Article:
By Eric Zuesse
May 07, 2019 "Information Clearing House" - There are many partisan responses to this question. Of course, internationally, the United States is regarded by many people to be the gold standard of what constitutes a democracy (perhaps because the U.S. was the first nation that was born out of a successful revolution against an existing dictatorship and that quickly produced a written Constitution, which endorses many democratic principles and which lasts proudly till the present day). However, that reputation is not a substantive answer to the question as to whether the United States is today a democracy. There are dictatorships that have democratic written constitutions. Furthermore, the way that a constitution is enforced or not enforced can determine whether or not the nation’s constitution is real or whether it’s instead more of a mere formality than a reality.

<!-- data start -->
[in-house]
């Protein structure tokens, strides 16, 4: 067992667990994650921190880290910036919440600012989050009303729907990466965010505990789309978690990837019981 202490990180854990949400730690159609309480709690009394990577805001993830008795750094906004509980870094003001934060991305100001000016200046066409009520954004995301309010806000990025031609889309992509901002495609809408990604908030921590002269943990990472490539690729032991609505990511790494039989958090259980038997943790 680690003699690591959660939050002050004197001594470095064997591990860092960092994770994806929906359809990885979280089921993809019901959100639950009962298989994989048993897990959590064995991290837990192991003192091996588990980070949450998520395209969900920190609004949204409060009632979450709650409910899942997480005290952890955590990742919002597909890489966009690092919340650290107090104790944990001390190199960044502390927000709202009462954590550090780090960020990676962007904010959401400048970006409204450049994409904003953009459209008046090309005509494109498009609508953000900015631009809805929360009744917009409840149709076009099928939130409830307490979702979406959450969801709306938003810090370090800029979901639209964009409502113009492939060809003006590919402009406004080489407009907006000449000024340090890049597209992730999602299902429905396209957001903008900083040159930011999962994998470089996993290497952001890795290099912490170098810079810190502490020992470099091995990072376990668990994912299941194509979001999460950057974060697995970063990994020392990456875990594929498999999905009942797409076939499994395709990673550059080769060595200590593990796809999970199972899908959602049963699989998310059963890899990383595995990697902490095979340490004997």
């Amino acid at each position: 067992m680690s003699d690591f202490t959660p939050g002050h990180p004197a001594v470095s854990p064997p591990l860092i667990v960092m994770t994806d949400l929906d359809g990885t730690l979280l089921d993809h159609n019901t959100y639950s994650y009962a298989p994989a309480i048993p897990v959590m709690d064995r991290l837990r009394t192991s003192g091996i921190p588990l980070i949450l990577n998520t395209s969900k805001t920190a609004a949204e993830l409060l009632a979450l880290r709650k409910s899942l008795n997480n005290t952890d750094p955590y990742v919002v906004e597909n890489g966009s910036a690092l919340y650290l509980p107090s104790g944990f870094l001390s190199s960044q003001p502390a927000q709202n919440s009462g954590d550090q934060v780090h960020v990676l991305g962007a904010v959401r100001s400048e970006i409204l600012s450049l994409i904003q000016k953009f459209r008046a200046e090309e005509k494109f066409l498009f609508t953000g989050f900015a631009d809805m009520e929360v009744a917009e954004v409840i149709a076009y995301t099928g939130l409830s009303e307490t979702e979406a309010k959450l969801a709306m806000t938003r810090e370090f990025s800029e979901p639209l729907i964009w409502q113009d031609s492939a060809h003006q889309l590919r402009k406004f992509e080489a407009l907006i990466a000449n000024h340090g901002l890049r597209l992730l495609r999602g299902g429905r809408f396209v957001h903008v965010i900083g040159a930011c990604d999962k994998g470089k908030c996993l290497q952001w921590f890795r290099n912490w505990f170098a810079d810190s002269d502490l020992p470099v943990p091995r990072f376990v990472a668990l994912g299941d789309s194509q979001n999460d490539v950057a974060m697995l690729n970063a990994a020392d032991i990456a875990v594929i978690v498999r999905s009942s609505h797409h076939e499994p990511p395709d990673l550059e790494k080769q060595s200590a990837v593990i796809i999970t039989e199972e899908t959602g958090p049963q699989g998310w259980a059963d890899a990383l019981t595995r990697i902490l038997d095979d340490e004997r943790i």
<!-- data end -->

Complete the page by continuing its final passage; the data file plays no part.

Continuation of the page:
Internally within the U.S., many people respond to this question about whether America is a “democracy” on the basis of their own political party, regarding whether or not the Democratic Party happens to be in power. Many Americans confuse a party’s name with the ideology that it’s supposed to adhere to. Many Republicans therefore respond to the question of whether the U.S. is a “democracy” by saying “America is a republic, not a democracy,” as if those two terms — the bases, respectively, for the Republican and Democratic Parties — were ideologically opposed to each other (as those two Parties always have been, but now they represent only two different factions of America’s aristocracy; neither of them represents the public, any longer). The actual question here is whether either Party does represent the public — and the answer to that is no.
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